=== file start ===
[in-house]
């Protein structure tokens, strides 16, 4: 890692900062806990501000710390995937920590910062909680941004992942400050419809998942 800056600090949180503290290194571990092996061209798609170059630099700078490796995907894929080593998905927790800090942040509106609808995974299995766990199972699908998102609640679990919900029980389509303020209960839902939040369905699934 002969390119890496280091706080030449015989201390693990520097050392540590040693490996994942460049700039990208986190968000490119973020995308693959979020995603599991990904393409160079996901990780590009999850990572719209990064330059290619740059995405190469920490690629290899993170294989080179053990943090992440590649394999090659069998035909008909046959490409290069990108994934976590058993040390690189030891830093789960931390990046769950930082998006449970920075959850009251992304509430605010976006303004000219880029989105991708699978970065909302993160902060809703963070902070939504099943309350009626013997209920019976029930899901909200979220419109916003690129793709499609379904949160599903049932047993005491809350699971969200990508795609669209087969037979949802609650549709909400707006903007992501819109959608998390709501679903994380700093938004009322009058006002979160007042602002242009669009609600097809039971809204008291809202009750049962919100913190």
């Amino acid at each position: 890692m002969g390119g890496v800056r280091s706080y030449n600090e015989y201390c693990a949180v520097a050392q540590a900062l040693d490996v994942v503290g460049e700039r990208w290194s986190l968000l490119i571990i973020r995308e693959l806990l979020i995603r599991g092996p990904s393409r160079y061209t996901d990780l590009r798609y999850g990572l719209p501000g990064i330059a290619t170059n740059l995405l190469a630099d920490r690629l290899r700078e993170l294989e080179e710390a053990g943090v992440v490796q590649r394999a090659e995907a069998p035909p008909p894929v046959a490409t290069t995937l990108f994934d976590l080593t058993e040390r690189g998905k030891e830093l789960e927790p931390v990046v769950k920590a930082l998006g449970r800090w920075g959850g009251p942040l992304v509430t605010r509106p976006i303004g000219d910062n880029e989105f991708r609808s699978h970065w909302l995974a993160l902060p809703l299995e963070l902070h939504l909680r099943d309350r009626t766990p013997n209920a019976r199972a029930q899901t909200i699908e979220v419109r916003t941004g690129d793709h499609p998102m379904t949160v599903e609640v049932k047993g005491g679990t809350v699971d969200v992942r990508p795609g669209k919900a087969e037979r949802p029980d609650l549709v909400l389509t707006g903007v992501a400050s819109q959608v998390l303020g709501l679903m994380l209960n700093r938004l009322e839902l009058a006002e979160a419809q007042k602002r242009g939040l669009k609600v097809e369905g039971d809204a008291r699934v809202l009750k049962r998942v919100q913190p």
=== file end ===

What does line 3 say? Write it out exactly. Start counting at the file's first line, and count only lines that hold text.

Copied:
């Amino acid at each position: 890692m002969g390119g890496v800056r280091s706080y030449n600090e015989y201390c693990a949180v520097a050392q540590a900062l040693d490996v994942v503290g460049e700039r990208w290194s986190l968000l490119i571990i973020r995308e693959l806990l979020i995603r599991g092996p990904s393409r160079y061209t996901d990780l590009r798609y999850g990572l719209p501000g990064i330059a290619t170059n740059l995405l190469a630099d920490r690629l290899r700078e993170l294989e080179e710390a053990g943090v992440v490796q590649r394999a090659e995907a069998p035909p008909p894929v046959a490409t290069t995937l990108f994934d976590l080593t058993e040390r690189g998905k030891e830093l789960e927790p931390v990046v769950k920590a930082l998006g449970r800090w920075g959850g009251p942040l992304v509430t605010r509106p976006i303004g000219d910062n880029e989105f991708r609808s699978h970065w909302l995974a993160l902060p809703l299995e963070l902070h939504l909680r099943d309350r009626t766990p013997n209920a019976r199972a029930q899901t909200i699908e979220v419109r916003t941004g690129d793709h499609p998102m379904t949160v599903e609640v049932k047993g005491g679990t809350v699971d969200v992942r990508p795609g669209k919900a087969e037979r949802p029980d609650l549709v909400l389509t707006g903007v992501a400050s819109q959608v998390l303020g709501l679903m994380l209960n700093r938004l009322e839902l009058a006002e979160a419809q007042k602002r242009g939040l669009k609600v097809e369905g039971d809204a008291r699934v809202l009750k049962r998942v919100q913190p």